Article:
Most of those who write about ethics do not make a clear distinction between ethics and morality. The question of what is “right” or “morally correct” or “ethically correct” or “morally desirable” all mean the same thing: Which act is “better” in a moral or ethical sense than some other act?
Some people may speak of morality as something personal, but sometimes view ethics as having wider social implications; others see morality as the subject of a field of study, that field being ethics.
Ethics can be thought of as morality applied to any number of subjects, including journalistic ethics, business ethics, or the ethics of professionals like doctors, attorneys, and accountants. For our purposes here, ethics and morality will be used interchangeably.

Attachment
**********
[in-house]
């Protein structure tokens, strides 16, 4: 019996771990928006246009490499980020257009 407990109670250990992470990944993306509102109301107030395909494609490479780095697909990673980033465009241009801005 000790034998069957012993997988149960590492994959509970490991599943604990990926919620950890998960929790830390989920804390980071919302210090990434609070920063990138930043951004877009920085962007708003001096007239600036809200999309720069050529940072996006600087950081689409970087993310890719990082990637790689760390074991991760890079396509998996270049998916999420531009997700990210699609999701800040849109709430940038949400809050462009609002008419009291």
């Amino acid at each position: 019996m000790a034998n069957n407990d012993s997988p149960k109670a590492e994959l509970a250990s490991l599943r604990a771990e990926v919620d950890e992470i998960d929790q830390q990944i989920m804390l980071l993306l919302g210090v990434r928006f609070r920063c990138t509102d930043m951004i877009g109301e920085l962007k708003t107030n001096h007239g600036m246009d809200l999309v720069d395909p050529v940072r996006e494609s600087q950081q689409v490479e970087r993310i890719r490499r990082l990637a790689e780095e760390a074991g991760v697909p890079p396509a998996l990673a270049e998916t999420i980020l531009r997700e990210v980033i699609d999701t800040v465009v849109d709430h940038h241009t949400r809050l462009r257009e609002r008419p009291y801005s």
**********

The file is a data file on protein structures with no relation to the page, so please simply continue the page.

People often speak about the ethics or morality of both individuals and corporations and nations. There are clearly differences in the kind of moral responsibility that we can fairly ascribe to corporations and nations; we tend to see individuals as having a soul, or at least a conscience, but there is no general agreement that nations or corporations have either.
Still, our ordinary use of language does point to something significant: If we say that some nations are “evil” and others are “corrupt,” then we make moral judgments about the quality of actions undertaken by governments or people of that nation.